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RE at Belmont


Religious Education (RE) at Belmont should inspire pupils beyond the academic by promoting curiosity and fascination about meaning and purpose in life. We develop resilience by posing challenging questions about beliefs about God, ultimate reality, issues of right and wrong and what it means to show human kindness. In RE, pupils learn about and develop respect for religions and worldviews in local, national and global contexts, to discover, explore and consider different answers to these questions. At Belmont, we develop a systematic knowledge and understanding of a range of religions and worldviews, enabling pupils to develop their own ideas, values and identities, whilst celebrating and respecting their own views and beliefs as well as those of others.


  • Follow the programme of study as specified by SACRE, Bexley using Bexley’s Agreed Syllabus.
  • Develop understanding and respect for a range of religions and faiths including Hinduism, Judiasm, Chistianity, Islam and Sikhism.
  • Consider questions of morality in relation to non-religious denominations such as atheism and humanism and agnosticism.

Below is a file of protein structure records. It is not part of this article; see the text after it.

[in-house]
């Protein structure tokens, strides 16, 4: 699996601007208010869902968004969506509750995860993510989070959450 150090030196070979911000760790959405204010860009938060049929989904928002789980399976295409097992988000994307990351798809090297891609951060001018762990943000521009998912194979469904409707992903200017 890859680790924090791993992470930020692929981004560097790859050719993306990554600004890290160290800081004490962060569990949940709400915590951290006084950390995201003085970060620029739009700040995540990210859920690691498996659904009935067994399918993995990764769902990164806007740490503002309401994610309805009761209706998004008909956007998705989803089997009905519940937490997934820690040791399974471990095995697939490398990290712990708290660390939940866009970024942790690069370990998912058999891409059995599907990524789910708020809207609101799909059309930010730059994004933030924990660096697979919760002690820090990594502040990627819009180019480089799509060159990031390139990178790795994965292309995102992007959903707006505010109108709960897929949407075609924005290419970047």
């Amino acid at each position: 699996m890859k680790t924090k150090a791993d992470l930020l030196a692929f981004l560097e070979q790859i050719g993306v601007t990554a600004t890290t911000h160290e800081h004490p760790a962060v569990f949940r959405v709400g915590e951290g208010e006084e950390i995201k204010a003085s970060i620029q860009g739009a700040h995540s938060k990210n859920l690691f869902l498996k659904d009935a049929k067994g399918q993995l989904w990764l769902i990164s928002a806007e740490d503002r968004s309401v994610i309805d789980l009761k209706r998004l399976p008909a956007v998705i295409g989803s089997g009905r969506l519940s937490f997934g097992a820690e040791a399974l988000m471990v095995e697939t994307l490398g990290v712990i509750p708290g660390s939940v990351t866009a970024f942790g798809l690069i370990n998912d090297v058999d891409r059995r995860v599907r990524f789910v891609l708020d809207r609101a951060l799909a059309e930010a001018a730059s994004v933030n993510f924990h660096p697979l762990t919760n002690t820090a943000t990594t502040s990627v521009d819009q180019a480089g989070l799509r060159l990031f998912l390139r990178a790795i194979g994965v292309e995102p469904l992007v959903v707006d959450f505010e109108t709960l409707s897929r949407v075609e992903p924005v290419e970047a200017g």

• Revisit and build upon prior learning through the use of a spiralling curriculum; key concepts are revisited and reviewed to ensure pupils remember and subject knowledge is richly understood.
  • Discuss and debate issues relating to moral and ethical subject matter.
  • Be encouraged to respond creatively during RE sessions to develop their spiritual, moral, social and cultural development.
  • Visit places of religious interest; visitors are welcomed from different faiths sourced from parents and other stakeholders to talk about their faith in practice.
  • Utilise pupil voice by sharing own experiences and practises within their own faiths.


The intended impact of the RE curriculum is that:

  • Pupils will have a broad and balanced knowledge of a range of religions, including non-faith beliefs such as Humanism.
  • Learners will be well-prepared for life in diverse Britain by understanding a range of faiths and considering what it means to belong.
  • Pupils will develop respect for the faith views and opinions of others, as well as having a clear understanding of their own
  • Children will have a good understanding of their own opinions and beliefs and be able to communicate these in a clear, confident and articulate way.
  • Pupils become reflective individuals with moral values instilled.
  • Pupils enhance and extend their cultural capital by making links between culture, religion, plurality (including film, literature, sport, food, fashion, dance) through exploiting cross-curricular links to English, history, geography and art.

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